When you write code you most likely want to add test coverage for it by adding a unit test, module test or whatever you want to call it. Personally I mainly work on highly threaded C/C++ code, where there inevitably will be bugs. Either in the form of non-deterministic tests or in the code it self as deadlocks or data races. In my current position we have an extensive CI system which from time to time report that there is such a test. Even though the test runs millions of times each day, it could be months or years between runs that would make the test fail.
I find it very useful to isolate the test and run it through GDB with or without extra debug to find and squash the bug. Since most of my tests run very fast and then exit, it is nice to run the test over and over again until it either crashes or deadlocks. This is how I do it:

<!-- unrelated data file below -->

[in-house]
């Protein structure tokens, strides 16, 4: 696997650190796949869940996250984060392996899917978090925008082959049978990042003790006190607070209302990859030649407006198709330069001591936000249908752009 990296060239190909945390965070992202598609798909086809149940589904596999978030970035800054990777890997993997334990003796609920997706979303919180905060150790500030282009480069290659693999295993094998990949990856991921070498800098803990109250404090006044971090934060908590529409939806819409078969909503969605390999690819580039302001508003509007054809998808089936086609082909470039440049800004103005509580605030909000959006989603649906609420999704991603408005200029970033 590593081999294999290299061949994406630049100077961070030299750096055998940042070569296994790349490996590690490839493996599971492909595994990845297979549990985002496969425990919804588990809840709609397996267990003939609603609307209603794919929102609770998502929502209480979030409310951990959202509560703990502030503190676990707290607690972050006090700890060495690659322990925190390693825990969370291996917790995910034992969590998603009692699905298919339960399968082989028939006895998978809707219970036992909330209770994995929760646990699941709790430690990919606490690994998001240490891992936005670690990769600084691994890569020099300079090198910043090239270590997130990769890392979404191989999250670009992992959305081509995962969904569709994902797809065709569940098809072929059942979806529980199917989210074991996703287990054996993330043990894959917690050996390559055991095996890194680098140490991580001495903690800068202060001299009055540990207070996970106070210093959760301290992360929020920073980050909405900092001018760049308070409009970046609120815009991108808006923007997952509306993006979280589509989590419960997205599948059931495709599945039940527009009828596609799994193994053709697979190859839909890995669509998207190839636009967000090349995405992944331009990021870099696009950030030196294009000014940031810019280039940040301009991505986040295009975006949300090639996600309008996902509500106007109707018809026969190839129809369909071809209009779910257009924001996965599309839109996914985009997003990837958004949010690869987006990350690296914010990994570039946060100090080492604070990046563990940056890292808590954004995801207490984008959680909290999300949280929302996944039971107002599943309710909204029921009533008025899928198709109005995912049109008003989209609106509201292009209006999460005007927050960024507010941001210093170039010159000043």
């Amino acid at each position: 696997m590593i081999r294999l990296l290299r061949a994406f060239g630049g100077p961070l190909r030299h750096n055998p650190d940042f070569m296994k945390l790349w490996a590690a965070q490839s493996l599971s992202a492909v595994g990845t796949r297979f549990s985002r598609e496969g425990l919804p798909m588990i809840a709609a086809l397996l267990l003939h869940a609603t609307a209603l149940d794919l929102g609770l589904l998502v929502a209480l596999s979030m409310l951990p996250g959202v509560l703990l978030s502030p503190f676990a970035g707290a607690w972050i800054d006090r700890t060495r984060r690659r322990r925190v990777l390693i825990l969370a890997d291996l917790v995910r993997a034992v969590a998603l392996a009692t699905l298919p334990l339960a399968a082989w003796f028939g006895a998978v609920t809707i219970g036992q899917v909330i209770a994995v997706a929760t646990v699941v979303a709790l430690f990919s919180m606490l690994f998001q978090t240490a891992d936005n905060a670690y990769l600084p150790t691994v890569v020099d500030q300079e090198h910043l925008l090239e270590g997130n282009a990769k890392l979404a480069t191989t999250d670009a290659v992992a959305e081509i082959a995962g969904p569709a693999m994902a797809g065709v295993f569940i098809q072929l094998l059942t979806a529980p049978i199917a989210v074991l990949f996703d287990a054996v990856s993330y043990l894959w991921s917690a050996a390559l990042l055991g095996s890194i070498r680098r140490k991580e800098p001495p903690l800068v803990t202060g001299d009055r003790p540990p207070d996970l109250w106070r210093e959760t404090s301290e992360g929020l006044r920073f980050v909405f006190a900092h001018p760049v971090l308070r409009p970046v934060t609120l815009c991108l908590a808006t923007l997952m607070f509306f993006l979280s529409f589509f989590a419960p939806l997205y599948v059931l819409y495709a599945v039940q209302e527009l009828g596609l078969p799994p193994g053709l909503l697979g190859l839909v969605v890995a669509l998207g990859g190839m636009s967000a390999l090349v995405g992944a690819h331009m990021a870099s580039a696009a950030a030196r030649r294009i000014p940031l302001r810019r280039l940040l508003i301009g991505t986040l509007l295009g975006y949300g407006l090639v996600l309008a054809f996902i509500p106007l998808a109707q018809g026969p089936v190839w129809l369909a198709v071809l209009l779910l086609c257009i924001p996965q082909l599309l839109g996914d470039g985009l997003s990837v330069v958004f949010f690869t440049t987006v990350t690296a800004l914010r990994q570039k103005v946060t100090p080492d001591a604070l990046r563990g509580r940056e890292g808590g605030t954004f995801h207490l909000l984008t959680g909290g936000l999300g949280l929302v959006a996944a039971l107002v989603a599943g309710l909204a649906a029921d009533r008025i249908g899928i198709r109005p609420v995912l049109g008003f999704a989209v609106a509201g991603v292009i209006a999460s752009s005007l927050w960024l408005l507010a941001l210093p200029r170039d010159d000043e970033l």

GNU gdb (GDB) 7.6.1-ubuntu Copyright (C) 2013 Free Software Foundation, Inc. License GPLv3+: GNU GPL version 3 or later <http://gnu.org/licenses/gpl.html> This is free software: you are free to change and redistribute it. There is NO WARRANTY, to the extent permitted by law. Type "show copying" and "show warranty" for details. This GDB was configured as "x86_64-linux-gnu". For bug reporting instructions, please see: <http://www.gnu.org/software/gdb/bugs/>... (gdb) set pagination off (gdb) break exit Breakpoint 1 at 0xcafef00dbeef: file exit.c, line 99. (gdb) commands Type commands for breakpoint(s) 1, one per line. End with a line saying just "end". >run >end (gdb) run
As you see, the point is to rerun the program when the breakpoint on
Also note how I disable pagination, as this will stop the debugged program when output accumulates.